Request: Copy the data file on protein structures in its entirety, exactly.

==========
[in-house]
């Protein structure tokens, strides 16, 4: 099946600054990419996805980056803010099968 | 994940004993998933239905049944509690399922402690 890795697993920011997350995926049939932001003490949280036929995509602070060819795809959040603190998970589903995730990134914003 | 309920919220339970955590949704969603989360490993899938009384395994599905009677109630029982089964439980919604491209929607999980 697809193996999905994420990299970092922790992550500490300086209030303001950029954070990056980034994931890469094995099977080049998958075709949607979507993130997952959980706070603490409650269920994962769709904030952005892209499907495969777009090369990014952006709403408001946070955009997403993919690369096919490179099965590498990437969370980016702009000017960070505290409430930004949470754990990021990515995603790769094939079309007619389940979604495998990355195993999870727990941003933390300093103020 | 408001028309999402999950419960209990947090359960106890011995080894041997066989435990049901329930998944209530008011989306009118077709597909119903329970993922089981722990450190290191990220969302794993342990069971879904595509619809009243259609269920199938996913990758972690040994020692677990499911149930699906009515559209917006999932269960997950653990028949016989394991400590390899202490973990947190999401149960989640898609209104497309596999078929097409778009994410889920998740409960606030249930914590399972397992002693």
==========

[in-house]
């Protein structure tokens, strides 16, 4: 099946600054990419996805980056803010099968 | 994940004993998933239905049944509690399922402690 890795697993920011997350995926049939932001003490949280036929995509602070060819795809959040603190998970589903995730990134914003 | 309920919220339970955590949704969603989360490993899938009384395994599905009677109630029982089964439980919604491209929607999980 697809193996999905994420990299970092922790992550500490300086209030303001950029954070990056980034994931890469094995099977080049998958075709949607979507993130997952959980706070603490409650269920994962769709904030952005892209499907495969777009090369990014952006709403408001946070955009997403993919690369096919490179099965590498990437969370980016702009000017960070505290409430930004949470754990990021990515995603790769094939079309007619389940979604495998990355195993999870727990941003933390300093103020 | 408001028309999402999950419960209990947090359960106890011995080894041997066989435990049901329930998944209530008011989306009118077709597909119903329970993922089981722990450190290191990220969302794993342990069971879904595509619809009243259609269920199938996913990758972690040994020692677990499911149930699906009515559209917006999932269960997950653990028949016989394991400590390899202490973990947190999401149960989640898609209104497309596999078929097409778009994410889920998740409960606030249930914590399972397992002693």